On this particular day he was heading towards the Chinese restaurant near the office to have lunch with A-san. A-san suddenly stopped and silently pointed ahead of them. When B-san looked over, there she was. Her face was sticking up behind the fence about 20 metres away, grinning at them. B-san froze for just a moment, but seeing her like that brought out an irrational anger in him and suddenly he ran, intending to ask her just what the hell she was doing. But the woman quickly withdrew, and the lot was forbidden to enter. They went around the back, but there was no sign of her. She was gone.
Realising that the woman was real, B-san tried to think of ways to deal with her. If they called the police to report her as a stalker, they had no evidence to prove she really was. They thought about what to do for several days, and then while B-san was at home one night he suddenly got a phone call from A-san.
“Help me! She’s not human!”
“What’s wrong?! What happened?”
“She’s inside my house!”
“Seriously? Where are you?!”
“I’m outside. Can I stay at your place?”
“Of course. Go wait for me at the convenience store.”
B-san told his wife what was happening, got in the car and drove along the prefectural road to the convenience store to pick A-san up, talking to him on the phone the whole way. What follows is what A-san told him about what happened on the way.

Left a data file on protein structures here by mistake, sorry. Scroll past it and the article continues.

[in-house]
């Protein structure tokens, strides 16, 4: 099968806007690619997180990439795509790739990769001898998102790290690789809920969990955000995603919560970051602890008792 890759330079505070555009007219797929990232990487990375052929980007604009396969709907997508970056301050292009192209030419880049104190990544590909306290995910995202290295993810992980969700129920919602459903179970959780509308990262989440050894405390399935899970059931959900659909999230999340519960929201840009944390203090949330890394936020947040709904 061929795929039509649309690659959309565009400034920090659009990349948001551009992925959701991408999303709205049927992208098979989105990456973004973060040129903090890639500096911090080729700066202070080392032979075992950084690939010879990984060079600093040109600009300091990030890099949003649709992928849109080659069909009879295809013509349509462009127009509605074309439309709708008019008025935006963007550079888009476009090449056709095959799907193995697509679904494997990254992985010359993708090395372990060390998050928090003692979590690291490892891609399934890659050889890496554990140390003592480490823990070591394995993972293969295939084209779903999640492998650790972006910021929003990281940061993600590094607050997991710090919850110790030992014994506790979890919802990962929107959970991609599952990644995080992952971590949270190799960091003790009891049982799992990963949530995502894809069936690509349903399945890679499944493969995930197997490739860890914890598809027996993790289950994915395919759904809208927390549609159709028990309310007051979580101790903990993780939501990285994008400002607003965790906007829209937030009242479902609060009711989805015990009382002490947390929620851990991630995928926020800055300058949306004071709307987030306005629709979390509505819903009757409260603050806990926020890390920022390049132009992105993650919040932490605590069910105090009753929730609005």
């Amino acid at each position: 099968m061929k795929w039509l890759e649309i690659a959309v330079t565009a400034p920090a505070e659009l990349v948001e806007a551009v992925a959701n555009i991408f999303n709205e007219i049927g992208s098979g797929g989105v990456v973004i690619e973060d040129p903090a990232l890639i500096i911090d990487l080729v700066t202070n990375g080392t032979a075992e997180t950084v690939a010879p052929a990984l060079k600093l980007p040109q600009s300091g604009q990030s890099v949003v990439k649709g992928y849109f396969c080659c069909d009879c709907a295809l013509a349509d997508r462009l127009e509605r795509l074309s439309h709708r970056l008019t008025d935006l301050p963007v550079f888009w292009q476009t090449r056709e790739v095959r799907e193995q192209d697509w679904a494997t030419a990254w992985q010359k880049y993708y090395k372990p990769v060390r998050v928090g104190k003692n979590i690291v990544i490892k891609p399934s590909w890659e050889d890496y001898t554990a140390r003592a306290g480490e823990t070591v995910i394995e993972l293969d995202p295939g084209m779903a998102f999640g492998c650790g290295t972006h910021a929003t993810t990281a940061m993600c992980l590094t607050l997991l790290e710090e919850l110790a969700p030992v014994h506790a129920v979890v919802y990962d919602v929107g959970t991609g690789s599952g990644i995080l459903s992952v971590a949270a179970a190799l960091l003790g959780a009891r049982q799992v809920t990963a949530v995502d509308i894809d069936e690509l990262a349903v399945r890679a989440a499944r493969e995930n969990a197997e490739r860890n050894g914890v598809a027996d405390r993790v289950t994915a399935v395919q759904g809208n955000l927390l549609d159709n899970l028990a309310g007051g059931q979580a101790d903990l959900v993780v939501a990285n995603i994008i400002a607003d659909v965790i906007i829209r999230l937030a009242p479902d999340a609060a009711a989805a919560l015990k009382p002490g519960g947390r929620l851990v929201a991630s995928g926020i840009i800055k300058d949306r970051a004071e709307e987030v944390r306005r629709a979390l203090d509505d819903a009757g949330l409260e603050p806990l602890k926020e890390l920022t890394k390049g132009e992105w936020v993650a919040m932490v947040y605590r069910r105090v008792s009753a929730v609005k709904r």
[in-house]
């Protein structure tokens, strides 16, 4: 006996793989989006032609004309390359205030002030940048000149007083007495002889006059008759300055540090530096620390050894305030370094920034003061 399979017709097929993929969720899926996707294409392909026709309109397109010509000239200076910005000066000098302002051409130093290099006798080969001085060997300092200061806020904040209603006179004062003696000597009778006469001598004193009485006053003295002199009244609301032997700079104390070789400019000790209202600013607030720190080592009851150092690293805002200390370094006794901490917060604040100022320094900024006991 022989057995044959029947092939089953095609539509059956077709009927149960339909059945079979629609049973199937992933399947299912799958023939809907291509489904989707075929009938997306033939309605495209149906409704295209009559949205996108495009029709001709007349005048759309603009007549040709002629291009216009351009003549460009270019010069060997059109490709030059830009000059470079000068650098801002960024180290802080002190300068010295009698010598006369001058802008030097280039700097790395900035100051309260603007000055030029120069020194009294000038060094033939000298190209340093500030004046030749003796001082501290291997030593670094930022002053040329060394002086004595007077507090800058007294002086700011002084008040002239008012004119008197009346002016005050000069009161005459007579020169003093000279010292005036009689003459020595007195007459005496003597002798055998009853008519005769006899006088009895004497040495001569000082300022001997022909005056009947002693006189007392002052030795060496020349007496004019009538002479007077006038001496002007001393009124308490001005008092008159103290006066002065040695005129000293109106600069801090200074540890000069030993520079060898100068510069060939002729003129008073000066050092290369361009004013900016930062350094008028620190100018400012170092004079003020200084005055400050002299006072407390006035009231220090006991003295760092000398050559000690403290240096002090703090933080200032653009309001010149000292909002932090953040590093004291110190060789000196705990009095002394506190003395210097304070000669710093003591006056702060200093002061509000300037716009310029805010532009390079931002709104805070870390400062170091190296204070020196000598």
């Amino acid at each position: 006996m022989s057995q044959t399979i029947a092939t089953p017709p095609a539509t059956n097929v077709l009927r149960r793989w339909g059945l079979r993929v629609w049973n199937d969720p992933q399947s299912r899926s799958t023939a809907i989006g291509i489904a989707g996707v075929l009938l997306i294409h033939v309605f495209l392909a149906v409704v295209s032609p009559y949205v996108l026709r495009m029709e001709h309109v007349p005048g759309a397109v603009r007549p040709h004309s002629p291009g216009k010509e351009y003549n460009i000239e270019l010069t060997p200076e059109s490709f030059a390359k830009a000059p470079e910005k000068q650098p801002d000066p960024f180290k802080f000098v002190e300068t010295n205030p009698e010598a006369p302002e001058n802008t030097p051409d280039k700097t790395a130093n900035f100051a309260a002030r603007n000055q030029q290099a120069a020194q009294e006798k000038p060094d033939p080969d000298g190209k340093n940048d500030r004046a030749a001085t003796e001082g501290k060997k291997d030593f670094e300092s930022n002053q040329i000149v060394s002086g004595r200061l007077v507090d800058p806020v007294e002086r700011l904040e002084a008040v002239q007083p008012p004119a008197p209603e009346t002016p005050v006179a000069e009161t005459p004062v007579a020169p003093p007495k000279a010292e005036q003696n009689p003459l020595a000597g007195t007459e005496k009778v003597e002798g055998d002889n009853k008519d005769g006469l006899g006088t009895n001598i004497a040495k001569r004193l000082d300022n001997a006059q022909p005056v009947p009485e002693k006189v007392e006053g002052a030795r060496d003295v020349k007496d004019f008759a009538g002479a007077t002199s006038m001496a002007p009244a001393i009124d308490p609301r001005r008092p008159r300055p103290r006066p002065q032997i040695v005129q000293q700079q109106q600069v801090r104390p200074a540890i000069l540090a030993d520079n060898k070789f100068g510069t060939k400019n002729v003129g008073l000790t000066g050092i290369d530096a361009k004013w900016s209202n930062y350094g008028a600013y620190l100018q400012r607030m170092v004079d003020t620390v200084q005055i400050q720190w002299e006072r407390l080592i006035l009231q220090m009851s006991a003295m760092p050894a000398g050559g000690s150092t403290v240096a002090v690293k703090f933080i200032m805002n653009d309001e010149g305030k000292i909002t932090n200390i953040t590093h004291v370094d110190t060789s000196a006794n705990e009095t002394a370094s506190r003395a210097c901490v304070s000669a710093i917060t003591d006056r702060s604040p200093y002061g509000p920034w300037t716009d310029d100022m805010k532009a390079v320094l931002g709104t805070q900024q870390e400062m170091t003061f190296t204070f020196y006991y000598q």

After he arrived home A-san got in the bath, returned to his room wearing a T-short and shorts, then got into bed to check his phone. When he grabbed his phone he saw it. From between his jackets and shirts hanging in the closet he saw that face again, grinning at him. But even though he should have been able to see her body from beneath the hanging clothes, he could see nothing. Although he was scared, anger won out, and he screamed, “Hey you!” and pulled the clothes apart.
There was nothing but a face. Just the woman’s grinning face was floating in mid-air.
A-san scrambled out of the room, and with his phone in hand he called B-san. After telling B-san all of this, he suddenly fell quiet.
“… hey, what’s wrong?”
“Uwaaaaaaaaaaaaaa!” There was a scream and then the sound of a large impact on the other end of the phone, and then it went silent.
His heart pounding, B-san arrived at the convenience store, but A-san was nowhere to be seen. He grabbed his flashlight from the car and ran around looking for him. He found A-san’s phone by the bridge, and worried that he’d fallen over the edge, he shone his flashlight to the ground below. A-san was lying there, unmoving.
The police arrived and investigated the area and questioned B-san several times, but no matter how many times he told them what happened they refused to believe him (in fact, B-san thought they suspected him instead). B-san had no idea who the woman was, or why she targetted A-san like that.
B-san was worried that he might meet the same fate, having seen her himself, but so far he’s been okay. But what’s scariest of all for me is that that thing was in the same building I currently live in.
Thankfully I haven’t seen her yet though.
Want even more Japanese horror?
Grab over 81 brand new tales right now!